Independent thoughts after 'the holiday'

Independent thoughts after 'the holiday'

I don't want to ask people "What did you do for Independence Day?"

For one thing, I don't like the frequent look of puzzlement I get while people think through "Independence Day = the Fourth of July = the holiday" and then answer.

For another thing, why does it need to get lengthened to "the Fourth of July holiday?" Are we so frightened of causing offense that we can't name holidays for what they celebrate? (What next, "the Dec. 25 holiday?" No, I say!)

Finally, I find it maddening that questions about Independence Day events elicit so few answers:

"I went to a picnic."

" I saw some fireworks."

"I went to a concert."

"I was stuck in traffic."

We're missing something here -- independence itself!

It's amazing to me that on the day dedicated to celebrating the country's political independence, the idea of social independence is forgotten.

Celebrating independence suddenly means that everyone is expected to do the very same things. What's independent about feeling forced to go along with the crowds?

So, dear readers, what did I do for Independence Day? Well, I slept away much of it. I aggravated a knee injury on June 30, and on the Glorious Fourth, the most glorious, independent thing I could do was catch up on the sleep which had been very difficult for the previous nights.

Besides sleeping, I've done some reading -- and some writing, so that I won't be silent so long for a while. (For instance, I drafted this before catching a few ZZZs on the Fourth.) So thank you for your patience, and stay tuned!

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  • "What's independent about feeling forced to go along with the crowds?" Hear! Hear! I couldn't agree more. But more importantly you've got me thinking about creating new [for me] traditions for some of our holiday observances.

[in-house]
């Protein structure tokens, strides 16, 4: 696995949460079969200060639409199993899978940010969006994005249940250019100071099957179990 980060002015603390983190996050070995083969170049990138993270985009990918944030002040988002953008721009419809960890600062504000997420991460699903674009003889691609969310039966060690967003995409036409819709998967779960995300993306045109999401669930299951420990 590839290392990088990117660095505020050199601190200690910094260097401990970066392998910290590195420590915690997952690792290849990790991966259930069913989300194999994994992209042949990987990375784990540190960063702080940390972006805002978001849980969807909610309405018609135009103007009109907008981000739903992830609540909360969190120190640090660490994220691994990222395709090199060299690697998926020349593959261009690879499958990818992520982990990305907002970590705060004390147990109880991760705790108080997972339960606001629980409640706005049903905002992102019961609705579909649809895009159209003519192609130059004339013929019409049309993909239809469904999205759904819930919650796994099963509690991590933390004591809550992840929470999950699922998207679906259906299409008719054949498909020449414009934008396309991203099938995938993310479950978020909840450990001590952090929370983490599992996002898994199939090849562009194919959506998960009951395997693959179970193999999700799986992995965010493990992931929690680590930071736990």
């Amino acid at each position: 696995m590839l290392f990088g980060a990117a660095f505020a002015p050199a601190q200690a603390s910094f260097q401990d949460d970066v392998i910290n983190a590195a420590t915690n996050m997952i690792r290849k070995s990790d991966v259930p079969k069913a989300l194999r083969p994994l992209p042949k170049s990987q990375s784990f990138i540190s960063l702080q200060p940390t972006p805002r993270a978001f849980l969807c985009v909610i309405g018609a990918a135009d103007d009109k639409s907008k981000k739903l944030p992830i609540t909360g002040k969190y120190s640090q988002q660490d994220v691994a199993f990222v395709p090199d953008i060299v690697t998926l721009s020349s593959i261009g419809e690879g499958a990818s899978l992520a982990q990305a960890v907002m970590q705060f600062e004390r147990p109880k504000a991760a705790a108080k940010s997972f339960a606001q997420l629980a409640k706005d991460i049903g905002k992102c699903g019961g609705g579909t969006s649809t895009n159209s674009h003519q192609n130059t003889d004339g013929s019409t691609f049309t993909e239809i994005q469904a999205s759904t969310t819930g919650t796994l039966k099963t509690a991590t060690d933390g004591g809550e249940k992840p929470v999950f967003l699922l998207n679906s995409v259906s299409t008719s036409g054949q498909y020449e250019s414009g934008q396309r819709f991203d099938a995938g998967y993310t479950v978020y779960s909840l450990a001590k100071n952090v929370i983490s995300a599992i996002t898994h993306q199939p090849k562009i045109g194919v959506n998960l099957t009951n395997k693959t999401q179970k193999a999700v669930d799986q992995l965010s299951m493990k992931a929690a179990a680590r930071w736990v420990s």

• In reply to folkloric:

    Good for you, folkloric. I enjoy "new (for me) traditions" -- even deciding whether they are one-time deals or first tries at traditions.

  • First there is the question whether Independence Day=The Fourth of July, given such debates as that transit service was curtailed on the 3rd.

    Then it being on Saturday was a bummer, as not being an employee with Friday off, I still had to do stuff like 3 loads of laundry. I also exercised my independence by not going to a parade where a bunch of stinking politicians was marching, notwithstanding that some veterans' groups would also be there. I did get enough willpower to see the fireworks at 9:15, but not near where anyone else was, and the spot let me see two shows at once. Then the park district running the second sent me an e-mail survey on it, for which I exercised my First Amendment rights* by throwing it in the e-mail recycling bin.

    *Include the right not to speak.

  • In reply to jack:

    Thanks for exercising your First Amendment rights, Jack -- with the bin and here. (I assume that the throw was metaphorical!)

  • In reply to Margaret H. Laing:

    Depends on how one takes the box with the recycle symbol in Outlook. I guess copyright issues keep Microsoft from calling it the Trash, as Apple does.

    Maybe to get to one of my comments on The Quark in the Road, no the message didn't jump out of my computer monitor and demand to be put into the green cart, nor did I throw my computer into it (village ordinance requires that it be taken to the electronics collection on the first Tuesday of the month, and I'm not trotting out there today).

    However, this is one of several occasions I have said "there is a reason why an e-mail program has a recycling bin." The first was when a soon to be former employer sent a survey about whether the employees thought the severance package was fair. Did they think I was going to send a message from an identifiable company e-mail account saying "you should have given 3 weeks per year instead of 2?"

  • In reply to jack:

    Wow! That first one must have been quite a deal! Thanks.

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